Finally, it was my turn.  While most girls didn’t want to go to school because the classes were full of boys and parents didn’t see the value of investing in education for girls, I was able to complete through the tenth grade.  I wanted to continue studying, but my family wasn’t ready to invest.  They didn’t want to spend money on me for higher education, because I was a girl.  I cried a lot to my father and uncles.  I begged them over and over to let me go to college.  Finally, my father agreed, though he couldn’t convince my uncles.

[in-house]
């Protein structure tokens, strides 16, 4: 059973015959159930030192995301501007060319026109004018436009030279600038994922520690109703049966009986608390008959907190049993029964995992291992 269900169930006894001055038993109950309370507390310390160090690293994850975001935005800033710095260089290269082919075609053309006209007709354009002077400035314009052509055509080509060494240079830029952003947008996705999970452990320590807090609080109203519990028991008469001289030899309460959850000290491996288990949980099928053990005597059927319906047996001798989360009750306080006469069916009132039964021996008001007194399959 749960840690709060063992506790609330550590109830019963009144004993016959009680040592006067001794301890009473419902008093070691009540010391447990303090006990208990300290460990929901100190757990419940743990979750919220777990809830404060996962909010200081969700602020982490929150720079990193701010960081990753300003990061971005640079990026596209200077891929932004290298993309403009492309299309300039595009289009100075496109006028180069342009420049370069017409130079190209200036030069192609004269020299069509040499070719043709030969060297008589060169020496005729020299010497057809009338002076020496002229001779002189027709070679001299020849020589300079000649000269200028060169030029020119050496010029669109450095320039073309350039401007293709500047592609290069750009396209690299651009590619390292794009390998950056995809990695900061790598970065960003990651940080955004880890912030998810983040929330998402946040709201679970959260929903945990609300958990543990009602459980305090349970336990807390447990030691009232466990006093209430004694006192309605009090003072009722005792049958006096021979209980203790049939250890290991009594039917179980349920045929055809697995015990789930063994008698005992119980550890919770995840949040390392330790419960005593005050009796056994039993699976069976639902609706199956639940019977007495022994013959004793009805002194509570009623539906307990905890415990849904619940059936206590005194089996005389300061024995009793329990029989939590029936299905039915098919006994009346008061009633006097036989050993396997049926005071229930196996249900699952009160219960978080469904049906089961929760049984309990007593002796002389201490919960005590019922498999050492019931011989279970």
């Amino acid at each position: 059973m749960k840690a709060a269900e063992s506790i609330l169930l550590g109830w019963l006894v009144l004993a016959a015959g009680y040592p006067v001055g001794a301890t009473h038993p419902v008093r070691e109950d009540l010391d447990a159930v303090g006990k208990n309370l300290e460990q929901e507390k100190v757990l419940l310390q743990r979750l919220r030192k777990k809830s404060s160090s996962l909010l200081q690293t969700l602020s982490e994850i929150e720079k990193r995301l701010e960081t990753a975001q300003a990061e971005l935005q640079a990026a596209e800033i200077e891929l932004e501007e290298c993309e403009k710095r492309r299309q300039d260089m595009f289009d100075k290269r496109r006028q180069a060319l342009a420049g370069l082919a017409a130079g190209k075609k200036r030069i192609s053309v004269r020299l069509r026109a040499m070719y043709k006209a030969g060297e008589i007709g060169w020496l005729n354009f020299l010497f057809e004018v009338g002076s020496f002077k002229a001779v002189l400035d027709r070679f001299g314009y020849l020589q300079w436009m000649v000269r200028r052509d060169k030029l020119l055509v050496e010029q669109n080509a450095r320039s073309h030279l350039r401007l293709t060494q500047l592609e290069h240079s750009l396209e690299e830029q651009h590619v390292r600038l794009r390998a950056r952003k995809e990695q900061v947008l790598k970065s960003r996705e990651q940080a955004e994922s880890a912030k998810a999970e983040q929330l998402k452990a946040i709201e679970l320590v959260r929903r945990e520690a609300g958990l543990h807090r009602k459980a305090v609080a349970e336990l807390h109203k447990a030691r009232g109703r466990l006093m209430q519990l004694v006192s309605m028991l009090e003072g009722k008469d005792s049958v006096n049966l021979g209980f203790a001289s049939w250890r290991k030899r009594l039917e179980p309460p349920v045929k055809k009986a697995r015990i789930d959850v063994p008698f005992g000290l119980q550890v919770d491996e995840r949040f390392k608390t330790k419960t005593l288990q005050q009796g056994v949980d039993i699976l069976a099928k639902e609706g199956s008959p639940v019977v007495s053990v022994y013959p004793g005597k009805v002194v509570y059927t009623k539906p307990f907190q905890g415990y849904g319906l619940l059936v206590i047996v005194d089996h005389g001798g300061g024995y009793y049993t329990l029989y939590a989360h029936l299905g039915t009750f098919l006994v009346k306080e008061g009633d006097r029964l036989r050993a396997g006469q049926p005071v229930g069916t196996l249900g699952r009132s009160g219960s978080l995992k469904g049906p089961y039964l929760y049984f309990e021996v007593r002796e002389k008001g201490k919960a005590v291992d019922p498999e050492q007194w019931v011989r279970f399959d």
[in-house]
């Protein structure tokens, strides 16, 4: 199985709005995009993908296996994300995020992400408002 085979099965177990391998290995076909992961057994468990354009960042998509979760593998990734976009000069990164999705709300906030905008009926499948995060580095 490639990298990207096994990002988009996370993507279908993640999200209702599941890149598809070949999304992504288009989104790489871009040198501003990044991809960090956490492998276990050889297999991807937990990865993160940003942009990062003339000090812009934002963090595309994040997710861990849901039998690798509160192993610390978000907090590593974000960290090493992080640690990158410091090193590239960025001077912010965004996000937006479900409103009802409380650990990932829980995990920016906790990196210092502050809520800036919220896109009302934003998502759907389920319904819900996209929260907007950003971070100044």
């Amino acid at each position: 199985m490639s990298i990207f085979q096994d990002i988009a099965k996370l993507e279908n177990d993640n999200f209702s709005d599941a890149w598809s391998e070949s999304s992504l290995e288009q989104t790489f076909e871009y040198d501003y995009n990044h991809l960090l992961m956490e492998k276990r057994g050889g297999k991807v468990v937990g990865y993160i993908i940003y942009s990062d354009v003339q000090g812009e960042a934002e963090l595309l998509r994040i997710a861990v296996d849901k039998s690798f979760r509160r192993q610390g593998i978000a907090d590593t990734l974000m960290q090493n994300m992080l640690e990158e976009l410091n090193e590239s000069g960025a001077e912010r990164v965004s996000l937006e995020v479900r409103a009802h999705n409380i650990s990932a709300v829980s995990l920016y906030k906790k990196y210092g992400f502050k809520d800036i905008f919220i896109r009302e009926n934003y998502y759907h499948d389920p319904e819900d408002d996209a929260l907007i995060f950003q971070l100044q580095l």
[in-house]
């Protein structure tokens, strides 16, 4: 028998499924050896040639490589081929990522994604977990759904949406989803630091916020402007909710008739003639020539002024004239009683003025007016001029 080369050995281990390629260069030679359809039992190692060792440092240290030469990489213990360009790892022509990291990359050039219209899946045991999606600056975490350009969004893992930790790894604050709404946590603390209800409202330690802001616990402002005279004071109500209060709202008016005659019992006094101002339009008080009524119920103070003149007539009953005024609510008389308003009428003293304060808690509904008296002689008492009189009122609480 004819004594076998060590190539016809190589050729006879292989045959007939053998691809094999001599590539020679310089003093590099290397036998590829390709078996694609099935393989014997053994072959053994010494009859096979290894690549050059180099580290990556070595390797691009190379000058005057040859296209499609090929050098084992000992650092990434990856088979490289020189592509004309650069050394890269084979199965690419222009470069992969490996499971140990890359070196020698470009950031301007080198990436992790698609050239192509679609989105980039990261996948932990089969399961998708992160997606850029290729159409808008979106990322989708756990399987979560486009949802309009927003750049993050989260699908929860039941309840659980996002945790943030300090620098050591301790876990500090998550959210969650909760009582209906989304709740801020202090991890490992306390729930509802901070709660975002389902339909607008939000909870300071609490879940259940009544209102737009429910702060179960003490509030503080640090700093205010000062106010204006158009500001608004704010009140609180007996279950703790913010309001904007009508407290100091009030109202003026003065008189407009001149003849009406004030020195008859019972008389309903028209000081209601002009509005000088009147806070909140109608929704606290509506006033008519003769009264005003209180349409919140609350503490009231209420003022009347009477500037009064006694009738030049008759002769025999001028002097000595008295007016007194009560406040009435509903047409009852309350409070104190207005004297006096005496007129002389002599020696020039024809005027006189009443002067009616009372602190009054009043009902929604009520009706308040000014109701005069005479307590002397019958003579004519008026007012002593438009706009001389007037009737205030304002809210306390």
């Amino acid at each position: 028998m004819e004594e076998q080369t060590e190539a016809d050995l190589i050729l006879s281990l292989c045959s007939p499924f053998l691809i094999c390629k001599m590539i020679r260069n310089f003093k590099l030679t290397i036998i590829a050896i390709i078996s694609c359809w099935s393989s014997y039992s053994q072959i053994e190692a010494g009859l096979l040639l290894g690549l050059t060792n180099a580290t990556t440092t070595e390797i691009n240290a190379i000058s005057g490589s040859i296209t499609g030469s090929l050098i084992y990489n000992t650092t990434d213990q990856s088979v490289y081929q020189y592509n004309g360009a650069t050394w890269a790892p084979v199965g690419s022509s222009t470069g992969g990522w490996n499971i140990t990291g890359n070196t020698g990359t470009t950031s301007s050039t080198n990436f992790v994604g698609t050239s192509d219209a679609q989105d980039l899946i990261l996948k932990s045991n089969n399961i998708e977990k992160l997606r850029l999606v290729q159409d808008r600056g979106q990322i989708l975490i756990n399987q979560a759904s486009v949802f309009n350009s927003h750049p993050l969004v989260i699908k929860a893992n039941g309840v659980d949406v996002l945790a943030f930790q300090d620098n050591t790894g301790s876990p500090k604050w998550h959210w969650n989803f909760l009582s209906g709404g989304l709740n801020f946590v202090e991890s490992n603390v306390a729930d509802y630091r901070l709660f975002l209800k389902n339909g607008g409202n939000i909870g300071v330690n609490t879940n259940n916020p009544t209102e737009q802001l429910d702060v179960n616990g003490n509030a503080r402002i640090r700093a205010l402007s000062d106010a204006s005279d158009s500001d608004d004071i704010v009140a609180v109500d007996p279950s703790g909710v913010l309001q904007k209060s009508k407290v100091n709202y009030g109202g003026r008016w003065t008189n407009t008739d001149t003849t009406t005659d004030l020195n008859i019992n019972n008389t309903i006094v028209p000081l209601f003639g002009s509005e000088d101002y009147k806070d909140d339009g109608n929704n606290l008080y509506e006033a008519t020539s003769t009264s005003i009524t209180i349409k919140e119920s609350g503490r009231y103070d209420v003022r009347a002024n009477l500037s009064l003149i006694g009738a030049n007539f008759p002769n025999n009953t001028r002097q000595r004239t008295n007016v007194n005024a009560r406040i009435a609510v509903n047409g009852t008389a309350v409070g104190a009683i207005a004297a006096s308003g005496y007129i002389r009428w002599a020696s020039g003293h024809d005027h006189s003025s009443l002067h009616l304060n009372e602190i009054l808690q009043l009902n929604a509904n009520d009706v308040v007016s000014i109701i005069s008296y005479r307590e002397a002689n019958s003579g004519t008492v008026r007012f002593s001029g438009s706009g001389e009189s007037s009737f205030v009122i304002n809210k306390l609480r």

First, I got an intermediate degree at a local college.  Then I went to a university in the city of Nepalganj for my bachelor’s degree.  During my second year, I was hired to participate in on-the-job training with BASE.  Due to the hours and location of the office, I was no longer able to attend class.  However, with my earnings, I could afford to purchase the books and course materials and study independently.  For three years I did this, only going to the university campus to complete the exams.  My friends said that I was doing really hard work.  It was challenging, since I couldn’t attend the lectures, but I always preferred to study so I didn’t mind.  At work I encouraged my colleagues to attend college though they felt it was impossible to manage their time between work and school.  From 9:30 AM to 6:30 PM I worked at the office, and in the evenings I studied.